STAR Palpation for Assessing Bodily Abnormalities
Four principles are used to help massage therapists evaluate somatic dysfunction. Chaitow refers to these as STAR palpation, and others have called it the TART method (substituting “tenderness” for “sensitivity”). Regardless of the acronym, the general principles remain the same:
- Sensitivity: Soft tissue dysfunction will almost always present in tenderness or pain.
- Tissue texture change: The therapist might feel that tissues are hot, cold, tense, swollen, or fibrous.
- Asymmetry: The tissue may vary between sides of the body. Asymmetry on its own may not necessarily be cause for concern, but a massage therapist will use their best judgment in each situation to determine whether it is normal or abnormal.
- Range of motion: Movement is restricted and/or muscles are very tight, inhibiting normal motion.
When these indicators occur alone, they might point to a type of pathology, discomfort, or dysfunction in the body, but a combination of two or three factors are usually enough to confirm a problem. After an initial assessment, the therapist can use this information to determine more about why a problem exists and develop a treatment plan.
The most important element in diagnosing a potential issue and beginning to treat it, however, is communication with the client. A therapist cannot begin to provide adequate treatment without understanding a client’s level of pain or discomfort during palpation, history of injury or illness, and any habits possibly affecting areas of the body that are presenting problems.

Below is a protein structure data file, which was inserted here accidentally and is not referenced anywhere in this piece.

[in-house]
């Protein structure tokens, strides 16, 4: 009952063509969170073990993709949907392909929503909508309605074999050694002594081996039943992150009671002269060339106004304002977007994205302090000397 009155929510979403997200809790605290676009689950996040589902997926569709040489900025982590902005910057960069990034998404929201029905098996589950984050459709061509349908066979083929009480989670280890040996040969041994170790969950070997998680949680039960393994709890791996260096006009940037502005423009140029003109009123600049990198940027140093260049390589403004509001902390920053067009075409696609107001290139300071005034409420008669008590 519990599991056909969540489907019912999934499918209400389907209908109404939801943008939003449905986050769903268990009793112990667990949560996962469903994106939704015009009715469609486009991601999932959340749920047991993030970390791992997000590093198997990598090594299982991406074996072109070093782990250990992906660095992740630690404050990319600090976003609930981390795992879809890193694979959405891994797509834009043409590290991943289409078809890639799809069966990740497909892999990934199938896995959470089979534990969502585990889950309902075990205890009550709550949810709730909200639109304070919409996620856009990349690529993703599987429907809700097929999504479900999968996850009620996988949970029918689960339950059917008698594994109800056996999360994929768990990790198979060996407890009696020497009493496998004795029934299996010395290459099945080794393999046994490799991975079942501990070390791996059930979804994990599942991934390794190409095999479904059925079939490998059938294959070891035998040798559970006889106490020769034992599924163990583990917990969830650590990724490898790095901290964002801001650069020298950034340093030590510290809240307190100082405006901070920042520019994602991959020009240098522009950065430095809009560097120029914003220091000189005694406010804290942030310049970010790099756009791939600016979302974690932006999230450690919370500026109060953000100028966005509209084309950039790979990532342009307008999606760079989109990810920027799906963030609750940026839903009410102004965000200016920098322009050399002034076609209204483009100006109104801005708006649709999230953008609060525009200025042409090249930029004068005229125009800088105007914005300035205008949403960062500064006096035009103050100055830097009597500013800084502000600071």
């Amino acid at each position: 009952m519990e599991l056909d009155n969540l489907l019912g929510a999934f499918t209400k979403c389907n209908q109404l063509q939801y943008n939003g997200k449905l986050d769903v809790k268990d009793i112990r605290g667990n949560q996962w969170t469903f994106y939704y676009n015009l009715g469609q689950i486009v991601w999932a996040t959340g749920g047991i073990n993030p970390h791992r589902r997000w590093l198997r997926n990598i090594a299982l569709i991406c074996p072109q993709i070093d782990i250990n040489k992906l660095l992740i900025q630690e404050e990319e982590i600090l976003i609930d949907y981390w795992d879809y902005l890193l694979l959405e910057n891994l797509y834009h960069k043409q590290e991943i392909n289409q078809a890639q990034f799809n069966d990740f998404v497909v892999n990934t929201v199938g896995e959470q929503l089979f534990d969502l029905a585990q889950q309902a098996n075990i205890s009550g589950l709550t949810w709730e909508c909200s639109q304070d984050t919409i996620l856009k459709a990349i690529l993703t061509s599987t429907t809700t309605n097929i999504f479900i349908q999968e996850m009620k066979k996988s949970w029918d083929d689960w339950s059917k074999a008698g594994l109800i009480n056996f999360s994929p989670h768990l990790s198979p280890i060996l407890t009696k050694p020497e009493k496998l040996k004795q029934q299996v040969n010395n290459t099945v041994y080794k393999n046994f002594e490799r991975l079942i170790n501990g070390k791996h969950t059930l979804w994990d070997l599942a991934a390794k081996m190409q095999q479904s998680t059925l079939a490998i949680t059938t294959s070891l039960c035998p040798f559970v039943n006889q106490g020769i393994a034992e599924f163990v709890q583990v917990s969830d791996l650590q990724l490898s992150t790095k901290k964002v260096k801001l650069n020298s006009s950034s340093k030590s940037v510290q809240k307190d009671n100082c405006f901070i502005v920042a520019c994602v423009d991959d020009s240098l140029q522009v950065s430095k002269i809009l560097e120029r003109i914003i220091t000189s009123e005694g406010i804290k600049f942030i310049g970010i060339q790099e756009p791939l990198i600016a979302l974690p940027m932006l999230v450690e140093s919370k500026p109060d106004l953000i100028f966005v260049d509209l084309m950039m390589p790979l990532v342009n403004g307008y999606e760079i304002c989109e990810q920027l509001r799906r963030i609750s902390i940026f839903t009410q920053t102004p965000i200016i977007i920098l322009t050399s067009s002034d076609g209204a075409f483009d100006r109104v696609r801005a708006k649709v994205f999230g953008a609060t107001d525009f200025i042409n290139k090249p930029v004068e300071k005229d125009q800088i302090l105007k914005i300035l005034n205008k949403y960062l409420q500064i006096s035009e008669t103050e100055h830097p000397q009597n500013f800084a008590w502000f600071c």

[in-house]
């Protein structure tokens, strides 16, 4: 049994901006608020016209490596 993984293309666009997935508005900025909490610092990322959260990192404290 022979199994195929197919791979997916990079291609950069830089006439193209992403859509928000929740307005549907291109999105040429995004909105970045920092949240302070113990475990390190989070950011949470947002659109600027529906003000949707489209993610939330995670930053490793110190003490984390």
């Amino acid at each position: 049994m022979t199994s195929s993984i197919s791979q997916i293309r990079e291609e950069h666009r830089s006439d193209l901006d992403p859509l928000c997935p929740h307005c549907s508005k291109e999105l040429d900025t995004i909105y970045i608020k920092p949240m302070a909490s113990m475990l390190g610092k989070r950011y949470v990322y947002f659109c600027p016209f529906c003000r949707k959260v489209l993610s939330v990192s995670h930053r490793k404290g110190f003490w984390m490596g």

Though palpation methods may be taught, the true skill and art of palpation is learned through experience. Over time, a good bodywork practitioner will generally be able to detect subtleties in texture, density, moisture, and temperature variations in target tissue. Chaitow says experts “have the ability to observe, recognize, interpret, judge, decide, and act appropriately in a split second – not based on planned decision-making, but more on a foundation of sound knowledge and practiced skills.”
- Aubin, A., Gagnon, K., & Morin, C. (2013, February 18). The seven-step palpation method: A proposal to improve palpation skills. International Journal of Osteopathic Medicine, 17, 66-72. Retrieved from http://www.journalofosteopathicmedicine.com/article/S1746-0689(13)00048-5/pdf
- Beck, M. F. (2011). Theory & practice of therapeutic massage (5th ed.), 646-652. Clifton Park, NY: Milady.
- Chaitow, L. & Fritz, S. (2006). A massage therapist’s guide to understanding, locating and treating myofascial trigger points, 70. London: Churchill Livingstone.
- Chaitow, L. (2013). Muscle energy techniques (4th ed.), 305. London: Churchill Livingstone.
- Chaitow, L. (2017). Palpation skills in clinical practice? Massage Today, 1(17): 13. Retrieved from http://www.massagetoday.com/digital/index.php?i=644&r=t#13